Over the last few days I have stumbled across a number opinion pieces that are excessively negative. This amuses me greatly.
This is not to say that all the grievances are invalid. My amusement is born of the fact that the "loudest" grievances fall under two broad categories:
- Grievences rooted in using the wrong tool
- Fundamental technological misunderstandings
Wrong Tool For The Job
Angular is not for everything, most tools are not. There are a *lot of different web use cases where Angular is overkill, or just poorly suited to the task.
Angular is the right tool for me because:
- I manage complex single page applications
- Some of my applications have to work offline
- Maintaining unit tests is convenient
- There is an e2e testing framework
- Many team members only know a small slice of the codebase
Fundamental Technological Misunderstandings
Here is a list of silly arguments floating around:
- The "Angular Way"
- Angular is developed for Java people * / Angular is Java style
- Browser templating is "wrong" (ROFFFFFL)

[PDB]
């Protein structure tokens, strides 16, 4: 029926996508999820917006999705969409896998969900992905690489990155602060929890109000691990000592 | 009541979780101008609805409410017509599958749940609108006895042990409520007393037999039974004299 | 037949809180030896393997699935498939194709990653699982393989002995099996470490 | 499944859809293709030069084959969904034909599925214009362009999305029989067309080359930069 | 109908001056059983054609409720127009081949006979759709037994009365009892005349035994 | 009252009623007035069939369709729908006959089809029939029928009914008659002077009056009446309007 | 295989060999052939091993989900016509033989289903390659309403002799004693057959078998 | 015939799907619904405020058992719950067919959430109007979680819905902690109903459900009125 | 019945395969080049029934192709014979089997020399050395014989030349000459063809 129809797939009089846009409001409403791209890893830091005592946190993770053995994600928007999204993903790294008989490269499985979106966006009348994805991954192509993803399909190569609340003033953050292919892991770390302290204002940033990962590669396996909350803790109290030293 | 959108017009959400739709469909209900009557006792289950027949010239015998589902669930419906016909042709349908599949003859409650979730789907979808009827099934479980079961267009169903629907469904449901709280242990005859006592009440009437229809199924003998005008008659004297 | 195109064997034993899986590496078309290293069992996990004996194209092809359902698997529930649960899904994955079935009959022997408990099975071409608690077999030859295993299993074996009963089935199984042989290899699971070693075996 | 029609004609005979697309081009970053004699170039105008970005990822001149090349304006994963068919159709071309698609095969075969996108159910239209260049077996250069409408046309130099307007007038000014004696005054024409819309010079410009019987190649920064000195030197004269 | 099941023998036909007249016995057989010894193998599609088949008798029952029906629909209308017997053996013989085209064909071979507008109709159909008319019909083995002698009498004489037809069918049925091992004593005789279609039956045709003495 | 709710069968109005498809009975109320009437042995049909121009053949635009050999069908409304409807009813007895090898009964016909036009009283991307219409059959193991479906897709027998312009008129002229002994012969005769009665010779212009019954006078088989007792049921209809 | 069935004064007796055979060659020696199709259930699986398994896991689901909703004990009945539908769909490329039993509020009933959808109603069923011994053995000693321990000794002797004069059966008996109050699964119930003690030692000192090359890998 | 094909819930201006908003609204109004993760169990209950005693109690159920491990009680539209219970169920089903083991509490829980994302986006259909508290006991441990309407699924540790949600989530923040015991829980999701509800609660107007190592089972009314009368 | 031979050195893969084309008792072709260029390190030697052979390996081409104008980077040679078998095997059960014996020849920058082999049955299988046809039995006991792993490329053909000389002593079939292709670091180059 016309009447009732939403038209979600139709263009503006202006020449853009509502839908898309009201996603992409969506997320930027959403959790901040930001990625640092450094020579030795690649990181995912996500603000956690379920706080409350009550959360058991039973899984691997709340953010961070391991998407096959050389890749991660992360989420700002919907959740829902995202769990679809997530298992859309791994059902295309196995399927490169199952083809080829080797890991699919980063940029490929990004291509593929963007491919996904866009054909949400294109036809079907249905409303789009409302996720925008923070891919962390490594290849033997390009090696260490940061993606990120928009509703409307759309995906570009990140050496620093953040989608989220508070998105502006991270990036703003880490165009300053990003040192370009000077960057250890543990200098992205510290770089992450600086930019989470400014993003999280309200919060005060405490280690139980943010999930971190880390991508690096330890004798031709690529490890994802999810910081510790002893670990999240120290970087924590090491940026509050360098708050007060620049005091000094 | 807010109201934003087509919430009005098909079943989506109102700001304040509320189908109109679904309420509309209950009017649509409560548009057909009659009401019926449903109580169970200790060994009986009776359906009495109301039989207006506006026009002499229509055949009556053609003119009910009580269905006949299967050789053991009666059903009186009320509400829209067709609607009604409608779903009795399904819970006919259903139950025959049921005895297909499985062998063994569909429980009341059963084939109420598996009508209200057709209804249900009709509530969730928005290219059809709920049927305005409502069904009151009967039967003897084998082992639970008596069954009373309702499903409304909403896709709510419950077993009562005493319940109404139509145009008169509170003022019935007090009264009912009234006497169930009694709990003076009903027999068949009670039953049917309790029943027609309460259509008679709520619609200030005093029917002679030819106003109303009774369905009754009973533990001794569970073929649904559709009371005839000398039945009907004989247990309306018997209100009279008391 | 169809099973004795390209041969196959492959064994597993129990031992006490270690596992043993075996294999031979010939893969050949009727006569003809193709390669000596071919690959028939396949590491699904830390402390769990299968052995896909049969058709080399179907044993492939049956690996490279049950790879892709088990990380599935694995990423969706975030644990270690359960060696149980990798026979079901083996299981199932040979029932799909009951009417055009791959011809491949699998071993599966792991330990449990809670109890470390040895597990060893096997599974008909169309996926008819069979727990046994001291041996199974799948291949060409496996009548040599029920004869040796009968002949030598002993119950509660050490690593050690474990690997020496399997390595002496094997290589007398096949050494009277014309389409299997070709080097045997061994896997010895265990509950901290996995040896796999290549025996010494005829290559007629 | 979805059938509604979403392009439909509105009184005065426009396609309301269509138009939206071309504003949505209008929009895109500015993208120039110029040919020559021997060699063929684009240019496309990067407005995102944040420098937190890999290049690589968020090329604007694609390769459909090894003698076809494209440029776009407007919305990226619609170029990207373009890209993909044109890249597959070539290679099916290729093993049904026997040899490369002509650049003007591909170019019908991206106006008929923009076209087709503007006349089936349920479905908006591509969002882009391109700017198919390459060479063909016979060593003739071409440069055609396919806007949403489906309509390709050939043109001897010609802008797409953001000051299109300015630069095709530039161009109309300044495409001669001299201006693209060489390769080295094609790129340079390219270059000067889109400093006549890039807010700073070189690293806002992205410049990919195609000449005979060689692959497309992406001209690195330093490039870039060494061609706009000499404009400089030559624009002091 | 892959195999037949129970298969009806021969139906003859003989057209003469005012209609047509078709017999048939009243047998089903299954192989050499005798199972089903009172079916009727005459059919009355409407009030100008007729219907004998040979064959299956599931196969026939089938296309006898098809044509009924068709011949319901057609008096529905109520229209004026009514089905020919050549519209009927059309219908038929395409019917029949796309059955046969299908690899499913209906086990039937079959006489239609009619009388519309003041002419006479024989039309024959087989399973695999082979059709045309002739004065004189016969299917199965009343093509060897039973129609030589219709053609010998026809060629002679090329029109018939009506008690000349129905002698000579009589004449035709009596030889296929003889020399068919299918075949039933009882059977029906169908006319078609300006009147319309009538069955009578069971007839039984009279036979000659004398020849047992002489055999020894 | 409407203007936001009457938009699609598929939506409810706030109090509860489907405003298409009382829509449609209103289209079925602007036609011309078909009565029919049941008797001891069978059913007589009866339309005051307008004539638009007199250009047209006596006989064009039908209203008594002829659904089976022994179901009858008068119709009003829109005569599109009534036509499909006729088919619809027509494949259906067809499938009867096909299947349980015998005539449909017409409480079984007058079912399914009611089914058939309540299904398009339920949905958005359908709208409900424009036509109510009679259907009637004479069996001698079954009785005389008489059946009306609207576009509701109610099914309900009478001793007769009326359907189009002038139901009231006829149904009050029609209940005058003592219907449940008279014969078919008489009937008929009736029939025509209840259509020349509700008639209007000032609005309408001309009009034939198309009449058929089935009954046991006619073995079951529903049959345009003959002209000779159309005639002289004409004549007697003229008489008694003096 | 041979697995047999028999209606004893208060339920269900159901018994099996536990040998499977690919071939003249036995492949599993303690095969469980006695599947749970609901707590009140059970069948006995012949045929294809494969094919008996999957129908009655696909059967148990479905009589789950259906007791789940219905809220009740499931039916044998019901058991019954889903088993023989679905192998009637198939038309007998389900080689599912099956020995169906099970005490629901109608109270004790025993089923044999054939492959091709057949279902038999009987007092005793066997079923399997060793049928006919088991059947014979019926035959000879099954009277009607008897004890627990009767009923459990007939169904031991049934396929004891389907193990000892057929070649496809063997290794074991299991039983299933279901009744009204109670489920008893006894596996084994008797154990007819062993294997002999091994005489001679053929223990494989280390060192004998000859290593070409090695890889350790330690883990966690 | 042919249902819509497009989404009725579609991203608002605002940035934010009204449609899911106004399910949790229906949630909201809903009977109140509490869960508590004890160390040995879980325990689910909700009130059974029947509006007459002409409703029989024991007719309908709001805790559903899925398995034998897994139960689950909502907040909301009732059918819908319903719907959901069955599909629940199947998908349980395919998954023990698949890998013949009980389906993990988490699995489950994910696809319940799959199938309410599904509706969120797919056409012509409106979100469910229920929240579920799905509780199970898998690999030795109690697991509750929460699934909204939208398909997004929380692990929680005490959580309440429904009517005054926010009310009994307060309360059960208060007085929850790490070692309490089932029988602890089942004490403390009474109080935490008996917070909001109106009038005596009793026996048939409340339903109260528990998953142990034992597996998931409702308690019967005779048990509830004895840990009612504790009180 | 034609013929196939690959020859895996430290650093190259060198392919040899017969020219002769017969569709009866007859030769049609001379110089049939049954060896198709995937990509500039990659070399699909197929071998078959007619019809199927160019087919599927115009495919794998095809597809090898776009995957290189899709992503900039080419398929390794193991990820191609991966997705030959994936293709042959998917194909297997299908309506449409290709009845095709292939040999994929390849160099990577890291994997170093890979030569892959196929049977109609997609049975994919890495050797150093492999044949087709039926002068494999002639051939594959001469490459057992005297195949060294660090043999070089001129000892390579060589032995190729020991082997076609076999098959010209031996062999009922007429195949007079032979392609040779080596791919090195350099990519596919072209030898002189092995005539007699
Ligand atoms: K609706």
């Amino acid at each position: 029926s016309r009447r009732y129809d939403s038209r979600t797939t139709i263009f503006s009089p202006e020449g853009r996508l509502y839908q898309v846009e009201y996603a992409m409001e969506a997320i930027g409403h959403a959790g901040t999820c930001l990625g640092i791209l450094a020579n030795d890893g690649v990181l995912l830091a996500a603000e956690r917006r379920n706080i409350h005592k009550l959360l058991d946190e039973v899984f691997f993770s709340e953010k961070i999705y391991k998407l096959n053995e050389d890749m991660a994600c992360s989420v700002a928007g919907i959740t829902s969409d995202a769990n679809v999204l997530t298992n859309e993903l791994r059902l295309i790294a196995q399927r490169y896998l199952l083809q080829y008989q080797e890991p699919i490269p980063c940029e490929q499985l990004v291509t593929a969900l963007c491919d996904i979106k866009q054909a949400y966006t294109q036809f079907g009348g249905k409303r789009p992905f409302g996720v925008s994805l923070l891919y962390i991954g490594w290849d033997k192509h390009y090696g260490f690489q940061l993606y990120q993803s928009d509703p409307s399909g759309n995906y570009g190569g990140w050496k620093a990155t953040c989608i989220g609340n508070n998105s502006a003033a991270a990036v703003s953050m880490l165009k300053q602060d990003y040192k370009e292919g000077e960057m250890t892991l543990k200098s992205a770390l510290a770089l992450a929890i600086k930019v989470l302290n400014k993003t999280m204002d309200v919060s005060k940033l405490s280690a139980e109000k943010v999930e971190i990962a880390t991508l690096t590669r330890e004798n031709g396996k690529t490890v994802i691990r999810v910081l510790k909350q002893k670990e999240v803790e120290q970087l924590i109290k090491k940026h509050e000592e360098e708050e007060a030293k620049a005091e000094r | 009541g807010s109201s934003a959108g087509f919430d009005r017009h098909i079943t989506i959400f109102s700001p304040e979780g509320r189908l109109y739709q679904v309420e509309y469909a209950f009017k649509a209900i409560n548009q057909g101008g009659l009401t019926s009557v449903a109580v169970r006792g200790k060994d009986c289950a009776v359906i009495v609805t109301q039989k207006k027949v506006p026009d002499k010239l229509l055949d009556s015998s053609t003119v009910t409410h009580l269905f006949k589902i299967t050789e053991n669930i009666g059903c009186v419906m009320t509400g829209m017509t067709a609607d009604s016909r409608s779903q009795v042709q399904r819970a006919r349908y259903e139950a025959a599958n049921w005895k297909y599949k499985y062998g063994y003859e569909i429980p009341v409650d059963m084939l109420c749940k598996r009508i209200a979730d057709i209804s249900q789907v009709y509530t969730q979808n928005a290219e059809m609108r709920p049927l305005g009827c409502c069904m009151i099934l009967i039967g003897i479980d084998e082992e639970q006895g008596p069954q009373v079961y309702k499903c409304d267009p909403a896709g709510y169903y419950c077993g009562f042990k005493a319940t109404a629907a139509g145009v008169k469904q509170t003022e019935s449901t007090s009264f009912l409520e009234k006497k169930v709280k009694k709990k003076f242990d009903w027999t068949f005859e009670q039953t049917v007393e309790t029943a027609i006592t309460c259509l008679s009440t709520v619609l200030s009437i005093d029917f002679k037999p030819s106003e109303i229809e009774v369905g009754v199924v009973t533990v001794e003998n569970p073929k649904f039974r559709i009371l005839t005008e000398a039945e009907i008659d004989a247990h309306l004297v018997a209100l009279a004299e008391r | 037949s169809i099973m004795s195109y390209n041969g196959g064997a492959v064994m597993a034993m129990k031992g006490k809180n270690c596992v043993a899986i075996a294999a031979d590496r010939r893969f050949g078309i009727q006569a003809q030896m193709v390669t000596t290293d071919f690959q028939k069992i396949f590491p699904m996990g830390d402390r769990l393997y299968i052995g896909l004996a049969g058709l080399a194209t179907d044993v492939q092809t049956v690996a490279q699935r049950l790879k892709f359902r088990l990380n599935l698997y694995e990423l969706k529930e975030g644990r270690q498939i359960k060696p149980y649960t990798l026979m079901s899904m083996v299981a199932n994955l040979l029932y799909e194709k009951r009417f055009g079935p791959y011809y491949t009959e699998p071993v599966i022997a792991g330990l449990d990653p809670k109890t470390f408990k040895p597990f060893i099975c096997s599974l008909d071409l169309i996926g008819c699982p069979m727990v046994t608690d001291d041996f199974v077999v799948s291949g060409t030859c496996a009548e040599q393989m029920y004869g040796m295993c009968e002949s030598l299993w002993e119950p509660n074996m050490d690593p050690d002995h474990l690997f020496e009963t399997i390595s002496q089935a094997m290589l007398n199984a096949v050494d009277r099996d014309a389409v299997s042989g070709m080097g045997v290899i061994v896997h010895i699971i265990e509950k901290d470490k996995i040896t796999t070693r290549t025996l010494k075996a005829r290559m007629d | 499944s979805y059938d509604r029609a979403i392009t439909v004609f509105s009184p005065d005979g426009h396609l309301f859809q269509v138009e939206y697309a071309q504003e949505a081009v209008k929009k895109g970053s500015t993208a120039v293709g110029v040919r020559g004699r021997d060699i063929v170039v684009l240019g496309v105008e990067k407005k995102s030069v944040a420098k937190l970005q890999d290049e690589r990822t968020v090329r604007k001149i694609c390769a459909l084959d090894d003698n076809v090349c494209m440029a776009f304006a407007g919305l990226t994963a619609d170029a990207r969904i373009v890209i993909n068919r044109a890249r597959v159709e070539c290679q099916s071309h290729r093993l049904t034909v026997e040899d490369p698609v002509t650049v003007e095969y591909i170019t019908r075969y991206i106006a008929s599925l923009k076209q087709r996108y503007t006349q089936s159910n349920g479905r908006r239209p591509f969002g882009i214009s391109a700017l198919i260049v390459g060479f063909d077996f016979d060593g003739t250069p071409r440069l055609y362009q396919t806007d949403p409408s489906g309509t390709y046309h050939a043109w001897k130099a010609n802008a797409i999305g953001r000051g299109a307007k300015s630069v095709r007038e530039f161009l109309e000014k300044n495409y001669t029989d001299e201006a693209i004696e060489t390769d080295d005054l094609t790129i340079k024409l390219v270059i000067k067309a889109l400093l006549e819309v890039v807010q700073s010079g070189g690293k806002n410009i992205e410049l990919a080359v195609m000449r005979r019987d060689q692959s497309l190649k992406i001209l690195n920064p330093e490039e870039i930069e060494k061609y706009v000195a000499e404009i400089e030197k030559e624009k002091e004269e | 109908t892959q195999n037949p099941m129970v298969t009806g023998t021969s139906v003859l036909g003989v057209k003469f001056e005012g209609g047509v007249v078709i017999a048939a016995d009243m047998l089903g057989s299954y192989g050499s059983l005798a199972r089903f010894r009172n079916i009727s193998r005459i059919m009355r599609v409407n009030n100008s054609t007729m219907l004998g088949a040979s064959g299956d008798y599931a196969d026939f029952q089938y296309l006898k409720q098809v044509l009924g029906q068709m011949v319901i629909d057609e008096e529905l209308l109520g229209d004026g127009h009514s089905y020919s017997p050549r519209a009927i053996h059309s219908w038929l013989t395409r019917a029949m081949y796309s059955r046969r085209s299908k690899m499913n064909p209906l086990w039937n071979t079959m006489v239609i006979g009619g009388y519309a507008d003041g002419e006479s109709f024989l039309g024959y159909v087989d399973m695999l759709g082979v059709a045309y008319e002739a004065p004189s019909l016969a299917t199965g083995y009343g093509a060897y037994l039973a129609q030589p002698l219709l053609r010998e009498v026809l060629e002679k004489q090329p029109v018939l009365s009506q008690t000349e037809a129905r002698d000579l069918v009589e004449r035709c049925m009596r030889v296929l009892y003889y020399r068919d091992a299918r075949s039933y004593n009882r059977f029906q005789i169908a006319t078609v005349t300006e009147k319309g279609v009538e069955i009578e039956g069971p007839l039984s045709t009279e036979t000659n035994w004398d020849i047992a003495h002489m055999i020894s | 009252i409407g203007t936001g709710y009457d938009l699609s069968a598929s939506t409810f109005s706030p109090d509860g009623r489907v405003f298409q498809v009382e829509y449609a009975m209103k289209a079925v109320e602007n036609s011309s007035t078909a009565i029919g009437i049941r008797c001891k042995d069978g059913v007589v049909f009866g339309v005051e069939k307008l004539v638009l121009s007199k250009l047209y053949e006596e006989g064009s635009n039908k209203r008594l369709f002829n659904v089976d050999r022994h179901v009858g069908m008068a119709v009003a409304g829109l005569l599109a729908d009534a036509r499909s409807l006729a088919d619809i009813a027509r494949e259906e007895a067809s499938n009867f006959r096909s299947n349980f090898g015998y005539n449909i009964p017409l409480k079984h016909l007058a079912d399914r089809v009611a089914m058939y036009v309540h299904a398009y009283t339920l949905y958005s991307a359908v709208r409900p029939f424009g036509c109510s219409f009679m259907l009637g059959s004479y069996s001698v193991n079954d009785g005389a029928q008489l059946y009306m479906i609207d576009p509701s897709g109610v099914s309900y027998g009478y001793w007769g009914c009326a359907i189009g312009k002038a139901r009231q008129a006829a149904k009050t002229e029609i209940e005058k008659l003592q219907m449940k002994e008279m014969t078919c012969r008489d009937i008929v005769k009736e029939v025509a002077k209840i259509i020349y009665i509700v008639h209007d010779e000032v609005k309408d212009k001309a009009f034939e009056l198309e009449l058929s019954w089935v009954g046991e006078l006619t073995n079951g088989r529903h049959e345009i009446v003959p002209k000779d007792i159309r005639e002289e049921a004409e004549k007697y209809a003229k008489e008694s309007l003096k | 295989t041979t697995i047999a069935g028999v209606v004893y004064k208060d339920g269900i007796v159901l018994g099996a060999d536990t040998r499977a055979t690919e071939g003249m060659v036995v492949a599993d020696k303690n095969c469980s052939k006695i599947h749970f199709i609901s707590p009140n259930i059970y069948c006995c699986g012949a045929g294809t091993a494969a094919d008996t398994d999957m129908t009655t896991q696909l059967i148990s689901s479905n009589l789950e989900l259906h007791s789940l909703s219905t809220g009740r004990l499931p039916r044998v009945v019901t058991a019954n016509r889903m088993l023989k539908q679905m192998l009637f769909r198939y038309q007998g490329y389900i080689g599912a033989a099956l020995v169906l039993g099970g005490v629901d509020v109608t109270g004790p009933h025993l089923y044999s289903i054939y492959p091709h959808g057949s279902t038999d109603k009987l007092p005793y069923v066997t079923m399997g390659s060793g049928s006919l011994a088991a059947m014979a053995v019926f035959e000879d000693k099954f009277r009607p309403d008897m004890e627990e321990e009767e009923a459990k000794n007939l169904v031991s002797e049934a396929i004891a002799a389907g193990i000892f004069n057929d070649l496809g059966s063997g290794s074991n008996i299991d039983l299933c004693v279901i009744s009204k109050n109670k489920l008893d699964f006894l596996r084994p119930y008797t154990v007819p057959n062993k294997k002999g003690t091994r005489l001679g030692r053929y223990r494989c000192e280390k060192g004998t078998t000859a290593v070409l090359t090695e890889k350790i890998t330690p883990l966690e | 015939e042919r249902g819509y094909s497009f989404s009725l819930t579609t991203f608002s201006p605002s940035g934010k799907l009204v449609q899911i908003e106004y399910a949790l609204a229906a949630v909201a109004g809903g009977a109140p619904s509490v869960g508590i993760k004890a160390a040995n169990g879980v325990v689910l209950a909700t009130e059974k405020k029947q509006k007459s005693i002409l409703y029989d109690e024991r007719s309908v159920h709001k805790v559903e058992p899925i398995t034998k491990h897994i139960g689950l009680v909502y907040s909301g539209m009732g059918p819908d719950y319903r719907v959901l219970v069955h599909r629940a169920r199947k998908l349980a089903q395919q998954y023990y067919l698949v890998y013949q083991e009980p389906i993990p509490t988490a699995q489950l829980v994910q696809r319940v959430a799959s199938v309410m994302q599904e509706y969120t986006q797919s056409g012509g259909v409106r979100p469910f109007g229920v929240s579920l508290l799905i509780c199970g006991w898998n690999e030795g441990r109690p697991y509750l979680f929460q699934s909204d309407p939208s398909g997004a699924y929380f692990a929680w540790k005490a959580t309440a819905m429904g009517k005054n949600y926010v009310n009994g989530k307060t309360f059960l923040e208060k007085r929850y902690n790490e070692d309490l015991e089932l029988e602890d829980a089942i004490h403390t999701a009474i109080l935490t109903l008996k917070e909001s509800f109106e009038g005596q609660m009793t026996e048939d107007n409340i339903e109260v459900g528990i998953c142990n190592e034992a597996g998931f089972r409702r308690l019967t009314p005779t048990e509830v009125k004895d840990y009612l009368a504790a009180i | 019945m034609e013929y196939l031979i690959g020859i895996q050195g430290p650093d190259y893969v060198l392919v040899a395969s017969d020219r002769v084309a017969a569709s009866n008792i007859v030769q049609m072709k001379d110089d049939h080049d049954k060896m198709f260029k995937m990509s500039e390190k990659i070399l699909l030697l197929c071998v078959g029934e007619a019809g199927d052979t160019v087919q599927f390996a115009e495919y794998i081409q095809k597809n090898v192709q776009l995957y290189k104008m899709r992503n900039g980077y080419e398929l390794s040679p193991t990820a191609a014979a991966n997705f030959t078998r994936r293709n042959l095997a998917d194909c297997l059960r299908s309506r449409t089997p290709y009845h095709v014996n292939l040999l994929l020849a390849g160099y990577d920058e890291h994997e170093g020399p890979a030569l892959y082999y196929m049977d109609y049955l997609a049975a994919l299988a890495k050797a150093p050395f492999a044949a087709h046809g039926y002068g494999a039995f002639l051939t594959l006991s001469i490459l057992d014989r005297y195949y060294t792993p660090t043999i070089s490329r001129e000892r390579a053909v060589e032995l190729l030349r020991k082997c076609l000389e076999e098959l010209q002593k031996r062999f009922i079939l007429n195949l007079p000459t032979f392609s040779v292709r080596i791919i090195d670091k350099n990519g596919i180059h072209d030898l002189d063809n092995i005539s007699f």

- Angular is for enterprise IT people
- Angular is slow
The Angular Way
Most people are used to manipulating the DOM either directly, which is much improved in modern browsers, or through a library like jQuery. I also think that it is a great thing for people to know how to manipulate the DOM directly,
Really this whole grievance is akin to picking up a drill and complaining that it is not a screwdriver. Hey sometimes a screwdriver is what you need, but programming is trade offs, and the tradeoff with using the Angular drill is that when you need to finely screw something down it is an overly bulky tool.
I despise Java. I like Angular. Logical fallacies be damned.
My real argument is that Angular is not Java-like because it does not promote the same style of OOP as Java. There are a lot of opinionated Angular best practices, but those largely relate to agnostic practices not specific to Java.
The Angular style guide that Goolge has made available even points out that the team are in favour of first class functions, and closures. Java just got these features in Java 8.